Auto Repair / Cooling System Maintenance
What Our ASE Certified Technicians Do
The following components are inspected. Their condition is recorded and compared to manufacturer's specs. Recommendations are made per the Motorist Assurance Program Uniform Inspection Guidelines:
What is it?
The most common formulation of antifreeze is green in color and uses ethylene glycol as a base with anti-corrosion additives mixed in. The ethylene glycol part of the formula provides crucial anti-freezing characteristics and the additives deliver the anti-rust and anti-corrosion capabilities. Beginning with 1995 models, most GM vehicles started coming from the factory filled with an extended-life antifreeze, trademarked as DEX-COOL®. Distinctively different in appearance, DEX-COOL®, and its aftermarket equivalents, is an orange/amber color. It still uses ethylene glycol as a base, but contains a different additive package than standard green-colored antifreeze. Other antifreeze formulations include silicate-free for Japanese cars and phosphate-free for European cars.
What does it do?
When properly mixed, antifreeze and water provide excellent anti-freeze, anti-boil and anticorrosive properties.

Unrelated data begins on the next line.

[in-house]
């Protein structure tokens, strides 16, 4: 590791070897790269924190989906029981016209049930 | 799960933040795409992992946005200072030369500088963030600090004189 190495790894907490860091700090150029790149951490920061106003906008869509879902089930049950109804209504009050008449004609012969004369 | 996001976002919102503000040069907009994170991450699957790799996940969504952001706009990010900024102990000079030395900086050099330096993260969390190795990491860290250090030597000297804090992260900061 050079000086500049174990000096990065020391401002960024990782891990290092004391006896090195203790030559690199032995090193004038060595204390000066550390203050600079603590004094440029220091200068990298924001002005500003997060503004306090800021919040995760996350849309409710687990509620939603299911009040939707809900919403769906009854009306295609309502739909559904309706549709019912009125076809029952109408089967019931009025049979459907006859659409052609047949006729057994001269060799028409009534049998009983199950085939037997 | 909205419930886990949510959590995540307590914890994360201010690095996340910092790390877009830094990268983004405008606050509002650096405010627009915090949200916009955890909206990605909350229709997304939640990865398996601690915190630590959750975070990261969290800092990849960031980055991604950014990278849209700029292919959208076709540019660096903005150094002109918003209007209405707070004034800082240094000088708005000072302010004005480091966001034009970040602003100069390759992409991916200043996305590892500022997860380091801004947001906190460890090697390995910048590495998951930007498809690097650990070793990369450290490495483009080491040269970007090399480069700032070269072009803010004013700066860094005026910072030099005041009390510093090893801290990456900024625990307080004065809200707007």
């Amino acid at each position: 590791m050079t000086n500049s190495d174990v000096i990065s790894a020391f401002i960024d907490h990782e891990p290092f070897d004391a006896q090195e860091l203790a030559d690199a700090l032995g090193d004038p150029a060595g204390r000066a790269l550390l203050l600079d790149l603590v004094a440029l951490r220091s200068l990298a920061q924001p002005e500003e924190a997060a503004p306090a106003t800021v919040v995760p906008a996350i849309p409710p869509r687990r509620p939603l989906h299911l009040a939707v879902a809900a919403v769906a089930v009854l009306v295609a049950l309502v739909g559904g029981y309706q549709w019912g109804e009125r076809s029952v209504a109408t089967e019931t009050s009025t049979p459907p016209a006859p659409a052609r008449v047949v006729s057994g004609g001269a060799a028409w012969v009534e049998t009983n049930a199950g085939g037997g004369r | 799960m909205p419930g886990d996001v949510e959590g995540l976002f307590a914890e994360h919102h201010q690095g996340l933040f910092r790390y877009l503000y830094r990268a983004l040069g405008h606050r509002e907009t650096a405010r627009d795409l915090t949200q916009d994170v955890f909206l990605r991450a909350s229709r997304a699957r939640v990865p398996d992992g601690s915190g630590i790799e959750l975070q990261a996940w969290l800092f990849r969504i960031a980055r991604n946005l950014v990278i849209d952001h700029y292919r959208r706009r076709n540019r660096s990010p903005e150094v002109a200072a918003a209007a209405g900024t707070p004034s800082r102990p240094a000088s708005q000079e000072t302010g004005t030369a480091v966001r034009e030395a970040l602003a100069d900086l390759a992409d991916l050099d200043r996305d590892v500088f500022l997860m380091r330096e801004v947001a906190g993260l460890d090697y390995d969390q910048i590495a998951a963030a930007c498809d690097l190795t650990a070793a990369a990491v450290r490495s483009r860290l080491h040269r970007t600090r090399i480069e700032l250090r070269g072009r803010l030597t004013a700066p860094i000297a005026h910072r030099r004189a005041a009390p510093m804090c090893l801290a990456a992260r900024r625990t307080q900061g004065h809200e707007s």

Maintenance Tips/Suggestions Check your owner's manual for antifreeze usage specifications. Antifreeze, when mixed at a 50/50 ratio with water, provides excellent anti-freeze, anti-boil, and anti-corrosive properties. Although DEX-COOL® type antifreeze can be mixed with standard ethylene glycol antifreeze, it's best not to mix antifreeze types unless absolutely necessary. All coolants must be diluted with water at the proper ratios and should not be used full-strength. Full-strength antifreeze actually has a lower freeze point than when mixed with water. Generally, standard ethylene glycol type antifreeze should be changed every two years or 24,000 miles. Even though the coolant freeze protection may test OK with a hydrometer (freeze protection only drops with extreme dilution, not with age), the additives break down over time. When changing coolant, it also presents an opportune time to replace bad cooling system hoses. Leaking, brittle, spongy, cracked, or rotted hoses should be replaced before new antifreeze is installed. Hose clamp connections should also be checked to ensure that they're secure and free from leaks.